SCADA stands for Supervisory Control and Data Acquisition; it is a type of industrial control system that can be used remotely. It operates using coded signals over communication channels and can be combined with data acquisition systems to acquire information regarding the status of remote equipment. This information can then be easily displayed, or recorded if needed.
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Main SCADA Components
To work effectively, a SCADA Industrial Control System needs a range of subsystems. The specific systems used may differ depending on the sector and specific machinery being monitored and controlled. However, in general, you can expect the following subsystems:
Remote terminal units - connect to the sensors in the process and convert their signals into digital data for remote monitoring.
Programmable logic controls - can be used in place of remote terminal units to achieve the same results. One of the reasons they are chosen is because they are more economical and provide greater flexibility.
Telemetry system - used to connect the remote terminal unit or programmable logic controller with the control center, data warehouse or enterprise.
Data acquisition server - a software service that connects the software services, via the telemetry, to the field device. It achieves this using industrial protocols.
Human-machine interface - allows a human operator to see the processed data, as well as monitor and interact with the process. Using the interface, a human operator can also create reports, set alarms and send notifications where needed.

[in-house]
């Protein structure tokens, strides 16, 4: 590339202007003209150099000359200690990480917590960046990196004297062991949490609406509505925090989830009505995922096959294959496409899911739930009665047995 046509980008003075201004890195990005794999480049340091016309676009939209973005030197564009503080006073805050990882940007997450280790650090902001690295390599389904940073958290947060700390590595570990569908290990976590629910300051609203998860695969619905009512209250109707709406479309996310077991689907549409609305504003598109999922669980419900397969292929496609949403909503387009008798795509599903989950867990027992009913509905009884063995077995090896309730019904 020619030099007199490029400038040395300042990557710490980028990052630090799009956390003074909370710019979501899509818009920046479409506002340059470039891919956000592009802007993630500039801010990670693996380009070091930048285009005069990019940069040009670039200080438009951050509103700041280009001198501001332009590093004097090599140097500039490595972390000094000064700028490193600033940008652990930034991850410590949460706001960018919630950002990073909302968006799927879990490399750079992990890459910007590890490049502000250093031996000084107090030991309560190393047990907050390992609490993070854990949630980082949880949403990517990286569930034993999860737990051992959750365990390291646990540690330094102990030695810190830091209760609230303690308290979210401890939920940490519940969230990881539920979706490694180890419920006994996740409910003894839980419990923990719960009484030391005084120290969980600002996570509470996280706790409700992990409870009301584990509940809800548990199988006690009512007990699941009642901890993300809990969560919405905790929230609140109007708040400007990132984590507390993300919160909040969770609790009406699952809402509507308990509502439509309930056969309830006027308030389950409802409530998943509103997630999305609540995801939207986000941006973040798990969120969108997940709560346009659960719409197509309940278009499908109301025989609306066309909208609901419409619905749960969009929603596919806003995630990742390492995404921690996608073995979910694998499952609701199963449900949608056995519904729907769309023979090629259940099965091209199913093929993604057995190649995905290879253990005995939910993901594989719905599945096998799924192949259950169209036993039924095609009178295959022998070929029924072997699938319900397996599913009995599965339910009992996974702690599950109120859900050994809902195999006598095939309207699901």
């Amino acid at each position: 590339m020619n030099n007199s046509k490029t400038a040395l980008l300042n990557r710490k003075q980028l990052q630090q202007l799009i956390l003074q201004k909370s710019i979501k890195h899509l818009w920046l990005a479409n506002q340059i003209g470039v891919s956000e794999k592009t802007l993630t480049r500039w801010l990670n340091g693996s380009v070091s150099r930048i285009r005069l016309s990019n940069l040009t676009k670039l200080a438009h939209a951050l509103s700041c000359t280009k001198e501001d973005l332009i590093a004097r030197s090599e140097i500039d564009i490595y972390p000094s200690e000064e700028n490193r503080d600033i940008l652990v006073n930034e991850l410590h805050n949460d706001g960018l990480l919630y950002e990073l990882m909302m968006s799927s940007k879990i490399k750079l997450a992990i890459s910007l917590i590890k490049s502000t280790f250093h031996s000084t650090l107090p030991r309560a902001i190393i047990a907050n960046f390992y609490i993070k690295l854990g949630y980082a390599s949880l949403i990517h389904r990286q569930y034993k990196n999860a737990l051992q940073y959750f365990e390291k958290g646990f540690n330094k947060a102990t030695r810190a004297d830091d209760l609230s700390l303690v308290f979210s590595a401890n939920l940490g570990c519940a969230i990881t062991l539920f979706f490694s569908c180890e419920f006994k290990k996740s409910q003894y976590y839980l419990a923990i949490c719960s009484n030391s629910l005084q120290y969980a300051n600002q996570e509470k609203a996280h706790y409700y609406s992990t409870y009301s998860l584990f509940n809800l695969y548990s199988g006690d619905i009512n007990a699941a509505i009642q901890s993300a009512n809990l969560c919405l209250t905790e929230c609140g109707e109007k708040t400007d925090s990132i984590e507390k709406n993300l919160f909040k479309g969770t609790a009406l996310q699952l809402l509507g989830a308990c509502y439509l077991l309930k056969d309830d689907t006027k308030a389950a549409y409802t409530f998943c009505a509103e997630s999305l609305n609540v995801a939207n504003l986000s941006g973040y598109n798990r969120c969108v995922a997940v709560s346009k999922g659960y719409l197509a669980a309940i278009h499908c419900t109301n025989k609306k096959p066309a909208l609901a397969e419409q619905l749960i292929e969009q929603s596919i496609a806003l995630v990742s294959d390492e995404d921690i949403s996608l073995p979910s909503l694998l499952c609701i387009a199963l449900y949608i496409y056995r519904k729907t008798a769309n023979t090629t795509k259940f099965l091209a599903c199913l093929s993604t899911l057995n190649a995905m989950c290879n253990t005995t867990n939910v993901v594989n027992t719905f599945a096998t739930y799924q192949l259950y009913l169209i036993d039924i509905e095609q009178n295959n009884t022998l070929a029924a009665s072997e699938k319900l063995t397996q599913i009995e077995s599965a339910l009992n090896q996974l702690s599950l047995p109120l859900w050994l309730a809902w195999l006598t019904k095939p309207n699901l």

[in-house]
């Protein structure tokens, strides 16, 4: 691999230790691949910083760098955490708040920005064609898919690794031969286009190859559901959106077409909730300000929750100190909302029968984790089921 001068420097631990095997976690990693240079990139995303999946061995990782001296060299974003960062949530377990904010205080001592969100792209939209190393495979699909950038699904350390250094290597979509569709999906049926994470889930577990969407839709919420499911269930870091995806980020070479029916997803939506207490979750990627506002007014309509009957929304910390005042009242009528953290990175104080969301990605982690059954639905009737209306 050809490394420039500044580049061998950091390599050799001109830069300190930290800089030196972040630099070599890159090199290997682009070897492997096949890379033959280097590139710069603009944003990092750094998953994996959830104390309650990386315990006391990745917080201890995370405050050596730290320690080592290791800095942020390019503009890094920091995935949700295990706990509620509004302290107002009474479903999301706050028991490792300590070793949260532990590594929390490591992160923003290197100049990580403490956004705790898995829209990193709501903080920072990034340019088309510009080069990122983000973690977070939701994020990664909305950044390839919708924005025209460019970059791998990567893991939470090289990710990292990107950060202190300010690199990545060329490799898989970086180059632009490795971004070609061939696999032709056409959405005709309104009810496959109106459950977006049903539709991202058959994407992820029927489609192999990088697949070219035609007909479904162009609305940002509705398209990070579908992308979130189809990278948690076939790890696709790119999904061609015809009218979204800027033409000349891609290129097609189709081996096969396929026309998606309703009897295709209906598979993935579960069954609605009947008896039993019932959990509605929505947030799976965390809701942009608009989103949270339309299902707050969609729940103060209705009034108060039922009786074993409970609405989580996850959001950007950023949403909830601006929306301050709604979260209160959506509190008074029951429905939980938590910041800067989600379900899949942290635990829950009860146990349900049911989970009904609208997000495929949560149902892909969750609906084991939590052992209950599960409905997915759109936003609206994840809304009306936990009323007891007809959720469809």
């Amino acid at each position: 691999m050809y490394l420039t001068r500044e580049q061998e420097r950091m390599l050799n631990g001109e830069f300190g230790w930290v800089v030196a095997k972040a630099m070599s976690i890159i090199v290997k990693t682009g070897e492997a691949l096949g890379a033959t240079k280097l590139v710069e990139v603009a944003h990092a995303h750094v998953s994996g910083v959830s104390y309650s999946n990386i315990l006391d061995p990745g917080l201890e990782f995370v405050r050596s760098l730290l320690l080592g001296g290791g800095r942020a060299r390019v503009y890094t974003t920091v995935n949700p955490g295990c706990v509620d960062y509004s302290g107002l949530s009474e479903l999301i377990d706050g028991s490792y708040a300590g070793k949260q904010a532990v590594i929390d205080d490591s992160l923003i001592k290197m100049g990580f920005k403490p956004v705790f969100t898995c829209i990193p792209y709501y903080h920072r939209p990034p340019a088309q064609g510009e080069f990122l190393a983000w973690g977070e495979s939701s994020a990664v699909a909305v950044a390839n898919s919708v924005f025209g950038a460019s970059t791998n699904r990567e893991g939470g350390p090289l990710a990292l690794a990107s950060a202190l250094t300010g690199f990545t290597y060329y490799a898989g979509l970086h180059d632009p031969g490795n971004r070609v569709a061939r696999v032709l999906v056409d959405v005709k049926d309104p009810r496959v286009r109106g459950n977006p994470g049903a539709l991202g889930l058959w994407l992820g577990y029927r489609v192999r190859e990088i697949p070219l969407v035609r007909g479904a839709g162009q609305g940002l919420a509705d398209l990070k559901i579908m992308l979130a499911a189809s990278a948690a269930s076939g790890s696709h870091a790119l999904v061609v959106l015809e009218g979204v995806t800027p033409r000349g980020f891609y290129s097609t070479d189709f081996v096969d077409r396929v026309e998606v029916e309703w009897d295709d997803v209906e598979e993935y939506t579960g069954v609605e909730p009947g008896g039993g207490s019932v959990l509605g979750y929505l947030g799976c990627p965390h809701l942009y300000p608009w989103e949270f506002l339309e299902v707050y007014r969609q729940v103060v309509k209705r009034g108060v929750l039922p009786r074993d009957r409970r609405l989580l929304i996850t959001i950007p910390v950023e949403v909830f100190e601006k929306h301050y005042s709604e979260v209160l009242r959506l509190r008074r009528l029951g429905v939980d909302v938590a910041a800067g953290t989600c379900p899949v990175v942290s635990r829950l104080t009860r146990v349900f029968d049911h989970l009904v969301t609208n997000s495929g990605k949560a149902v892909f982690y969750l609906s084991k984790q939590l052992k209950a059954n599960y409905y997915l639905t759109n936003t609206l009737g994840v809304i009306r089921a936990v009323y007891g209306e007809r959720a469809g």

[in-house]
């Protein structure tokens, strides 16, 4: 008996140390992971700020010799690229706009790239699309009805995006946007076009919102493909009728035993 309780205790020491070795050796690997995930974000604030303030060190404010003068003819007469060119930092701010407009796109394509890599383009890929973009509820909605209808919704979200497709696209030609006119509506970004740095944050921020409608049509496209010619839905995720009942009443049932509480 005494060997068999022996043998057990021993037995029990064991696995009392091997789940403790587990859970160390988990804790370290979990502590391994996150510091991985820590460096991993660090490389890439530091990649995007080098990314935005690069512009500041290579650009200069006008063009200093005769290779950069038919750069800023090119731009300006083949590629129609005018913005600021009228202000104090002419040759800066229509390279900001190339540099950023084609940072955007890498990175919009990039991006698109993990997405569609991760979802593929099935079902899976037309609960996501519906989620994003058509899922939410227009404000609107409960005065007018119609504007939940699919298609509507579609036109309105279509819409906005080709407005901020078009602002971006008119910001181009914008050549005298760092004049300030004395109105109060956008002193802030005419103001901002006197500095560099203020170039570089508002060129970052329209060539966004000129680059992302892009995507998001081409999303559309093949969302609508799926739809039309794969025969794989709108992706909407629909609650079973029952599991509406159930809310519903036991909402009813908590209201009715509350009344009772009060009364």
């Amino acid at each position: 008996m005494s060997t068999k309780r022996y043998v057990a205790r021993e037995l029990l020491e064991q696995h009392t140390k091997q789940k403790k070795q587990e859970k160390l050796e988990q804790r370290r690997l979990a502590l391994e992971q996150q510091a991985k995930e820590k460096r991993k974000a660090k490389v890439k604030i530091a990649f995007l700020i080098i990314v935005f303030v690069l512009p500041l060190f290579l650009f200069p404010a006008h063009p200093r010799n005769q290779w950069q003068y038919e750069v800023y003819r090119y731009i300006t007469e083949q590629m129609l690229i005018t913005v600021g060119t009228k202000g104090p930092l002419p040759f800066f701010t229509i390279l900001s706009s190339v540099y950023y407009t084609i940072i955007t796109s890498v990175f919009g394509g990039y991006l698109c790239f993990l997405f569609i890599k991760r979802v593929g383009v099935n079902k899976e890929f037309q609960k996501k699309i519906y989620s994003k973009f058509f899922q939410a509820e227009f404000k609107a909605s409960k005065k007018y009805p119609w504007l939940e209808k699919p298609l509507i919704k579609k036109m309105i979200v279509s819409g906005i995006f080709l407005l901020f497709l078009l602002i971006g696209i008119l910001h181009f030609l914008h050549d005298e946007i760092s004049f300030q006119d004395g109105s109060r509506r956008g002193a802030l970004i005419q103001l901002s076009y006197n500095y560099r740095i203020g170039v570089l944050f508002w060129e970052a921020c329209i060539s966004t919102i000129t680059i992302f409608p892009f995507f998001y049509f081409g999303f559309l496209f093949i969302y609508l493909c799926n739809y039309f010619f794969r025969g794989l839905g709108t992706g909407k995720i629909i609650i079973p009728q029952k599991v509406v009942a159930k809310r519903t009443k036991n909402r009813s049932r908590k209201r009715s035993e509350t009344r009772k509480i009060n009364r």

Historian - another software service that is integral to the proper functioning of the system. It accumulates time-stamped data, as well as Boolean events that can be used by the human operator. The historian acts as a client that requests data from the data acquisition server.
Supervisory computer system - the key to the gathering of data and the sending of control commands to the SCADA system.
Communication infrastructure – allows all the different elements to communicate effectively.
Analytical instrumentation – while a common component of a SCADA system, it is usually specific to the system being monitored and controlled.
Concerns and the Way Forward
While a human operator remains at the heart of the system, they are only part of the equation. Much relies upon the reliability and security of the communications infrastructure. In case of malfunctions in the communications infrastructure, the system will not work effectively, if at all, while an insecure infrastructure could lead to outside influences gaining access to the entire system with far-reaching results.